The job however is not as easy as it seems. Yes money will be made available and to date no announcement has been made on exactly how much but he will have some to strengthen. If he needs more then he will have to find buyers for those surplus to demands which will be a task in itself. Many expect Gerrard to call in favours both at his old clubs, Liverpool and LA Galaxy but also with his numerous friends and connections in the game including former managers like Rafa Benitez at Newcastle. One person he won’t be calling to get players is Brendan Rodgers who is now in charge of Rangers arch rivals Celtic. Rodgers who is looking to complete an unprecedented back to back treble has yet to reach out formally to Gerrard to offer his congratulations however has been vocal in the press about the maturity and influence Gerrard will have on the Rangers squad. That doesn’t mean he is convinced Gerrard will be a success or even be able to stimulate his side enough to effectively challenge Celtic next season but it’s a nice gesture all the same. In honesty, Rodgers is probably delighted that Rangers have hired a novice manager rather than going for a more experienced head like Neil Warnock or even Frank De Boer. It could be argued that both have a better tactical knowledge than Gerrard having managed and won several trophies in their careers.
Time will tell if his lack of managerial experience has any bearing on where the title ends up next season. Those close to Scottish football will tell Gerrard that the most important games to win will be the ones against Celtic. Historically this was purely down to pride and bragging rights for the week following the game but now in a league with teams that have struggled to take any points off of Celtic, the Old Firm derbies are where the title destination is ultimately decided. And before the Aberdeen, Hibernian and Kilmarnock fans start writing hate mail about that last line, it’s worth noting a few things. Yes those clubs have “challenged” in recent seasons but to win the league you actually have to beat Celtic regularly, not just once or twice every five years or so. The other consideration is on resources and in particular the money that can be invested into new players. Only Rangers have the finances to compete with the budget of Celtic (and even then it’s still sizeably smaller) so it’s no wonder that Rangers are time and time again viewed as the only viable challenger.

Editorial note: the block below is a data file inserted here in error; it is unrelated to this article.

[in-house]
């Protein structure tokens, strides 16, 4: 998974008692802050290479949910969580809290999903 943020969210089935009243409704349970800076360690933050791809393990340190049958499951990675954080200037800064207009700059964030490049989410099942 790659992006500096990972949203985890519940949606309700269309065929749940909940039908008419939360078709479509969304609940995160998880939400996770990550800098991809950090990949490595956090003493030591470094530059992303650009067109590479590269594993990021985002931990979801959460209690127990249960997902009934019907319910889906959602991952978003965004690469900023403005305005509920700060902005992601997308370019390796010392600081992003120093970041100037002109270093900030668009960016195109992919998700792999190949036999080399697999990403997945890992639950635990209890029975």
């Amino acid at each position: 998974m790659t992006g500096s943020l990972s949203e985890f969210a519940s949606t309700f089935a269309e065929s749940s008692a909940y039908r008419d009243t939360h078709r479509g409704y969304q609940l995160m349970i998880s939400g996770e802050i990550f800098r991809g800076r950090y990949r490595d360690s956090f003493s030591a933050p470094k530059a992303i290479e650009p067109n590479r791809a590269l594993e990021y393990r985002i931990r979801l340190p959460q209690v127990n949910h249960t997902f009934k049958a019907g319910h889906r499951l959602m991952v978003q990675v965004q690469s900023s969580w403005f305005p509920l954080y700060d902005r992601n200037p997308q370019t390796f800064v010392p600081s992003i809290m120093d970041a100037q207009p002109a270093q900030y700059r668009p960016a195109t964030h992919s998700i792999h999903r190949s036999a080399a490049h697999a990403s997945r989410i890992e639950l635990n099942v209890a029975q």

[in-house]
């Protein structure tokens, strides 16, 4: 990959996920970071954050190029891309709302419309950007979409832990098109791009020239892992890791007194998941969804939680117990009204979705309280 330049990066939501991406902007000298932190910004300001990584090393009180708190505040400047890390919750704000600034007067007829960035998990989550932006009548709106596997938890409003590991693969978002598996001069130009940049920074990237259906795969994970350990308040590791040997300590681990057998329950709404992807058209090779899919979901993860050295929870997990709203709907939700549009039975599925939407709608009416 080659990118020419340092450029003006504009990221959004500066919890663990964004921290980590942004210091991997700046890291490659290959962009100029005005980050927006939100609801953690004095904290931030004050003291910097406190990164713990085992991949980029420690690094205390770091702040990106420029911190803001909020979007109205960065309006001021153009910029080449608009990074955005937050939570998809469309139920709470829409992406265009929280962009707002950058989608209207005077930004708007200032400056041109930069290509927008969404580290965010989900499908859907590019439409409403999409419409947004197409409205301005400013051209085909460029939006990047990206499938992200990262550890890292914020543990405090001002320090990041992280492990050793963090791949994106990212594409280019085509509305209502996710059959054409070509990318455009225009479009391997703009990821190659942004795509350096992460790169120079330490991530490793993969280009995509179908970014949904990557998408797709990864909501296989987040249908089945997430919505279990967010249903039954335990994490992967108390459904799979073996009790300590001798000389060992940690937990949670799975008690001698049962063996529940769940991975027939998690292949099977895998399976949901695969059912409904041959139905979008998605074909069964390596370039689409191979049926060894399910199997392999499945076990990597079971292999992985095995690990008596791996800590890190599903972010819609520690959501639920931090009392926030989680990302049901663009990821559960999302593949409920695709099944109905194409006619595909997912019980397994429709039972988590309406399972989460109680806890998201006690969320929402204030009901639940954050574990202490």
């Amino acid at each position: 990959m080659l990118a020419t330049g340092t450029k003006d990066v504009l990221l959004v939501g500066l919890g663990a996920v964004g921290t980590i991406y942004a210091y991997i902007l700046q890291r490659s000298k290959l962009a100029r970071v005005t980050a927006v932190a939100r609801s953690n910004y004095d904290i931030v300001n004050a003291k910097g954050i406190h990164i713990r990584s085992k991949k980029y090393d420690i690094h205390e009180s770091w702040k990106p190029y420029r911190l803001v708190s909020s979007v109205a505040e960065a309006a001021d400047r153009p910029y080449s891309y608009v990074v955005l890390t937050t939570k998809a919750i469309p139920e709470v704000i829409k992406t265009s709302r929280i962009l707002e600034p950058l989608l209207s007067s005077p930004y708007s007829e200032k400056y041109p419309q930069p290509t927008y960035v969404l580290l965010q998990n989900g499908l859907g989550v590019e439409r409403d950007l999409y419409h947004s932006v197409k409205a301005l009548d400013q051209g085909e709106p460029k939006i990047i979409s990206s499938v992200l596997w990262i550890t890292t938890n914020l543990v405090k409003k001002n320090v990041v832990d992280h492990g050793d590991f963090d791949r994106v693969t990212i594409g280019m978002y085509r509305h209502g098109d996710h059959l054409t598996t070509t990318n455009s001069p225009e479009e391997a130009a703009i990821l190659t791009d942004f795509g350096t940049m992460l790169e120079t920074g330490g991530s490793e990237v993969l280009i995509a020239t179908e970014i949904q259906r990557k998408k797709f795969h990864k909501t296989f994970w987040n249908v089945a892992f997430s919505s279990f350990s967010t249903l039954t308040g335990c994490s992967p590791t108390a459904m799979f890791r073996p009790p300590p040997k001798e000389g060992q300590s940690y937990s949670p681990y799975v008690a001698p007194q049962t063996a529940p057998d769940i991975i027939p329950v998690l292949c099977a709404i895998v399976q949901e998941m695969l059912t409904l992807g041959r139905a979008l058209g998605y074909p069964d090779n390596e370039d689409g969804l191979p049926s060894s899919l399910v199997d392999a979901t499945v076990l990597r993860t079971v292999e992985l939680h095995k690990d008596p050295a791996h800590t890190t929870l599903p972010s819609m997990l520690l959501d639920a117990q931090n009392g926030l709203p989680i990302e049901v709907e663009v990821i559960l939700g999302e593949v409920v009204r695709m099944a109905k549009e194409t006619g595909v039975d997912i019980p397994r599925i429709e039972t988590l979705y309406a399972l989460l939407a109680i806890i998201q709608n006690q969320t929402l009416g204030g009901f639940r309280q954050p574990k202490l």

Gerrard arrives knowing the history of Rangers and will have been informed in no uncertain terms about the importance of stopping Celtic reaching ten consecutive titles in a row. That is the holy grail and to outsiders may seem insignificant but to both sets of supporters it’s often perceived as more important than life itself. Since Rangers ran to nine in a row back in the late 90’s, Celtic fans have stewed and pined for the day when they can get revenge. It comes down to nothing but bragging rights but in a city divided into green and blue, that all that matters. It’s here that Gerrard might actually make sense as an appointment. Having grown up in a similarly passionate city divided into red and blue (Liverpool) he will understand the desire on both sides to gain the upper hand and silence the other half of the city. Passion was what fuelled Gerrard as a player and spurned him on to become the leader he was. He will need to be the embodiment of passion and find players that complement this if he is to be a success. The four year contract handed to him suggests that the board will given him time to course correct the club but if the gap between the two clubs continues to widen and Celtic close in on ten in a row, Gerrard may find himself out of a job.